Moody commencement Season concludes
When Cindy Grable’s son attended Moody Founder’s Week, Cindy wanted to know what the conference was about. She tuned into Moody Radio Cleveland (WCRF) for the first time and heard a live broadcast of Bible teaching from Dr. David Jeremiah and other Founder’s Week speakers. “I loved what I was hearing,” Cindy says. She purchased the entire week of messages and continued listening to Moody Radio.
That was in 1997. Cindy was going through a difficult divorce but found Moody Radio’s programs and music encouraging and helpful. “Moody was an incredible lifeline to me,” says Cindy, now remarried with two grown children. “It’s on at our house all the time.”
When she found out that Moody Radio is listener sponsored, she wanted to support the station financially. “This station has helped me out; it is getting the truth of God’s Word out. It shows the way of salvation. The applications are just phenomenal to me. And I wanted to be a part of that,” she says. “God has just laid this passion on my heart to support them with money and my prayers.”
One day Cindy toured WCRF, a “humble little place, very well kept,” she says. “You can see that they are very good stewards of their money. That to me is impressive and God honoring.”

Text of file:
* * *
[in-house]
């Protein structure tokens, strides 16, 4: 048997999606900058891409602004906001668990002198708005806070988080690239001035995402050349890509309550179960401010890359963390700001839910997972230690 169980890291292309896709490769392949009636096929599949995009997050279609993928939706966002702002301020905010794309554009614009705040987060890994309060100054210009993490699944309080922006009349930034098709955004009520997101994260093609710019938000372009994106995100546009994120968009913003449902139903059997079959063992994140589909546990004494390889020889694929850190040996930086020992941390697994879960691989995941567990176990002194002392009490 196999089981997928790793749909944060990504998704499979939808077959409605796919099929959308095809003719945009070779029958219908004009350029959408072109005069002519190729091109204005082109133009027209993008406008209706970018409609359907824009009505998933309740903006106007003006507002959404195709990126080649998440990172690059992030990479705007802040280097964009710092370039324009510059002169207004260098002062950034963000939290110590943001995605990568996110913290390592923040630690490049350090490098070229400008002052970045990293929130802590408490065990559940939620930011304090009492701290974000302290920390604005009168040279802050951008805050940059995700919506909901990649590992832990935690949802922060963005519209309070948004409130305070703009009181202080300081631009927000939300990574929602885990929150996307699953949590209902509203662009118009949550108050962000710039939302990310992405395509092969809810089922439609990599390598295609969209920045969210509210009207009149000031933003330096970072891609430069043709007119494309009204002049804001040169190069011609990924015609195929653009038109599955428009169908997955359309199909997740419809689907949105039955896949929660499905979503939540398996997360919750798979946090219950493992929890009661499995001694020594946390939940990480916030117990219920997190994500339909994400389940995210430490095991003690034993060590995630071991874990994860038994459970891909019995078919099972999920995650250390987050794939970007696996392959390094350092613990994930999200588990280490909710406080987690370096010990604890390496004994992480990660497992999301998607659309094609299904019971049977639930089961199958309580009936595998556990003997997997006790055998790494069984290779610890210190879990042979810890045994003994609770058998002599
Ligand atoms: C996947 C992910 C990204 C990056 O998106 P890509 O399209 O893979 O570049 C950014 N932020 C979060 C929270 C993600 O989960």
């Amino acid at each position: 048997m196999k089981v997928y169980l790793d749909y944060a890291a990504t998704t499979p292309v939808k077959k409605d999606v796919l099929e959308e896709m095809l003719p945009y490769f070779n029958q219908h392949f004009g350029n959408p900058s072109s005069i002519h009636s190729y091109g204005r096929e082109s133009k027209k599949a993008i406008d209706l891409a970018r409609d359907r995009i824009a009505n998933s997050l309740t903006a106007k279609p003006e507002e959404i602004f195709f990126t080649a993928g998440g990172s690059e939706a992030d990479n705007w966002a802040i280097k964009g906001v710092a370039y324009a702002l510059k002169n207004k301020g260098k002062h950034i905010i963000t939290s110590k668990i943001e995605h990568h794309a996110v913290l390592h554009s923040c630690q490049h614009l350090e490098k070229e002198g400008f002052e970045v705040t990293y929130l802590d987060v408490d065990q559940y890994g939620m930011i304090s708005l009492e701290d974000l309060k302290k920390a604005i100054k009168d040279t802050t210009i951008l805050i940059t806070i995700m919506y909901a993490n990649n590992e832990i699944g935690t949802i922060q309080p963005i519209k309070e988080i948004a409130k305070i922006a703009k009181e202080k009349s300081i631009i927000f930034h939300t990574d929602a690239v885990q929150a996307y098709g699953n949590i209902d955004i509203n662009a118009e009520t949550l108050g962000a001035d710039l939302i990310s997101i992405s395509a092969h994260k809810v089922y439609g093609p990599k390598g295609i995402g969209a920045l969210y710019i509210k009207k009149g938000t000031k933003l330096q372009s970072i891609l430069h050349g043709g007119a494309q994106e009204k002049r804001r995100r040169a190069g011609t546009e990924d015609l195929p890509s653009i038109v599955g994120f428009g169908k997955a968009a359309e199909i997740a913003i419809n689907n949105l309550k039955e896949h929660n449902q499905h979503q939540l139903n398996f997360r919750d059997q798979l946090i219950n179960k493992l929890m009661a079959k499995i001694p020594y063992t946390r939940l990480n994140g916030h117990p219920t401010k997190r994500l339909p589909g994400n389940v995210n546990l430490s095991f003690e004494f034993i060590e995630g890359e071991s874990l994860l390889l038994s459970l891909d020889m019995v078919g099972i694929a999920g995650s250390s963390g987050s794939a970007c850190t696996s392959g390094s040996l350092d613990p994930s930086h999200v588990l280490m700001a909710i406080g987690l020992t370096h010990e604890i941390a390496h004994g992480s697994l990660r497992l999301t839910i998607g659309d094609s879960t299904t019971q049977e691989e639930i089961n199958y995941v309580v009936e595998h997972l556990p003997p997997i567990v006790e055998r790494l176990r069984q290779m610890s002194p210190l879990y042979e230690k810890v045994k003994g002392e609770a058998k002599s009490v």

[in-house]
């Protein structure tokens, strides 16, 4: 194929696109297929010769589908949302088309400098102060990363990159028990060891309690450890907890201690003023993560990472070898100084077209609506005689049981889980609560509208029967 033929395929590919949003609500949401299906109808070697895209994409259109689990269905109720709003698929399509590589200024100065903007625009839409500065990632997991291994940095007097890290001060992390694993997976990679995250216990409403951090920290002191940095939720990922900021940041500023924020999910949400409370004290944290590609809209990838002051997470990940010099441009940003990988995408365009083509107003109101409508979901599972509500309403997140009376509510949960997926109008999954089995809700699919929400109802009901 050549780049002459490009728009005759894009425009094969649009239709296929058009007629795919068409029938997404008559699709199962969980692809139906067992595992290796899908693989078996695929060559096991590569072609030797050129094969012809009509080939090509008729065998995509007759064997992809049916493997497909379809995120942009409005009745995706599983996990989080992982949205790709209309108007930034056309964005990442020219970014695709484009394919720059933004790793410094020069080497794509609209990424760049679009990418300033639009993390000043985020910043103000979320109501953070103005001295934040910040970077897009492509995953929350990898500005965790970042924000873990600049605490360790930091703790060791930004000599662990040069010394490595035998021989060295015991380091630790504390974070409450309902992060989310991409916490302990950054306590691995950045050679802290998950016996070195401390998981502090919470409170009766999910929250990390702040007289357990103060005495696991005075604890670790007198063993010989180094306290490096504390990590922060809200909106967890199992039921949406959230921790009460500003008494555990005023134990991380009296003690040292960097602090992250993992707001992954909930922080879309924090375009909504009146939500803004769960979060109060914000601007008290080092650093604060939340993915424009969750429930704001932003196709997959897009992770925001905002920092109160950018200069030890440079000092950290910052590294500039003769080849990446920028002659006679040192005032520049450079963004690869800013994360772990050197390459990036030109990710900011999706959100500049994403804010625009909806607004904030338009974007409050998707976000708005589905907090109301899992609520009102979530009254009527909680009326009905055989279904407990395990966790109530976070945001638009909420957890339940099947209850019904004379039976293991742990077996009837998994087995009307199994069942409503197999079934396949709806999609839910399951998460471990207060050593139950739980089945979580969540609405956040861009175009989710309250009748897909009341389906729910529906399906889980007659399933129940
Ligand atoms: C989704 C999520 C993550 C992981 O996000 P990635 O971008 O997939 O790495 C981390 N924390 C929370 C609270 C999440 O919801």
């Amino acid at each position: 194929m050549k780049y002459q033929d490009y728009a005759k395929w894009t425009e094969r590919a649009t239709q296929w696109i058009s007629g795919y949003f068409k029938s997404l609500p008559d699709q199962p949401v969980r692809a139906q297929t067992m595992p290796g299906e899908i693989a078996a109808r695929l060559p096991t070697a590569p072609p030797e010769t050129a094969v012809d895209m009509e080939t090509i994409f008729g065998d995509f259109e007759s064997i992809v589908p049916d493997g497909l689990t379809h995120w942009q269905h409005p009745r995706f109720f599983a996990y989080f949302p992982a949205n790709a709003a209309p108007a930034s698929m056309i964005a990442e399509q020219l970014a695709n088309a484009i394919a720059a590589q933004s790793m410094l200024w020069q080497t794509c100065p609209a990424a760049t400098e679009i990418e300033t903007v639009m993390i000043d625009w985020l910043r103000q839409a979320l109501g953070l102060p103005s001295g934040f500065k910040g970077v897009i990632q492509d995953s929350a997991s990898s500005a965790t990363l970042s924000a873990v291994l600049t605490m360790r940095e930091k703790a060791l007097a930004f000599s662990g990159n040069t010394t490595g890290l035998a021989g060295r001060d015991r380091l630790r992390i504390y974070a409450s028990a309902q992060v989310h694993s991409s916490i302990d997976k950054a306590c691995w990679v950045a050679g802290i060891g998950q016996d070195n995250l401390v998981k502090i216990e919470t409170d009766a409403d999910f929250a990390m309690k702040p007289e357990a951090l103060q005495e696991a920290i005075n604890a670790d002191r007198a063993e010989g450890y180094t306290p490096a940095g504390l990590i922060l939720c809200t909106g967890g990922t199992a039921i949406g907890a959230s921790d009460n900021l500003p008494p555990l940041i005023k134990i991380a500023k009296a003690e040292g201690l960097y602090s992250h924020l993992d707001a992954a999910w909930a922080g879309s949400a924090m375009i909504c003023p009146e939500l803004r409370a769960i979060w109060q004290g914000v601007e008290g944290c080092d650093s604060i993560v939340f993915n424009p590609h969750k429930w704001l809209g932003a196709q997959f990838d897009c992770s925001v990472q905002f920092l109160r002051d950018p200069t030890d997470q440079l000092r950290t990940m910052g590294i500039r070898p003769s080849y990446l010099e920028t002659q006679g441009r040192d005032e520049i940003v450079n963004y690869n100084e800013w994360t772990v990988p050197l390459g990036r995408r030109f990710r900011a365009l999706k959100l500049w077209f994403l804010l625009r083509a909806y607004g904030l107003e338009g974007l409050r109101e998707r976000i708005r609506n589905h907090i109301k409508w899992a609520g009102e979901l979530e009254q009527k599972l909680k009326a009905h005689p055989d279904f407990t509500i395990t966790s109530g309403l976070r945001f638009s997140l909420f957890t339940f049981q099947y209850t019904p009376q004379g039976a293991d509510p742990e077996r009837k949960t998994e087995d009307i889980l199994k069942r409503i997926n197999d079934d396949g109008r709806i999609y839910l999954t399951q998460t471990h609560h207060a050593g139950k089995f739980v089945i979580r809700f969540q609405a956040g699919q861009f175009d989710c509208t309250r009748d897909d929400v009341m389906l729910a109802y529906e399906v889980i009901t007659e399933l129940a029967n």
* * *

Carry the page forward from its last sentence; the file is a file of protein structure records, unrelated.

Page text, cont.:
In 2012 she met Moody Bible Institute President Paul Nyquist at an event promoting the Advance Global Campaign. Until then she’d never realized that undergraduate students on Moody’s Chicago campus receive a tuition-paid education so that when they graduate, they can immediately begin ministry with little or no debt.
“I’m not willing to go out to be a missionary to Africa, but I have an opportunity in God’s kingdom to help support the people who are willing to go. And this is an awesome privilege,” she says.
Cindy wanted advice about estate and financial planning, so she met with Randy Fairfax, a financial planner and Moody trustee. Besides donating an annuity to Moody Bible Institute, Cindy took out a $100,000 life insurance policy that will yield $400,000 to Moody upon her death. More recently she gave to Moody’s Chapman Center and the Moody Theological Seminary Counseling Center. She also designated a percentage of her will to Moody.
“Everything I own belongs to God. He’s shown me that Moody is to be a part of where he wants it spent,” she explains. “And it’s an honor.”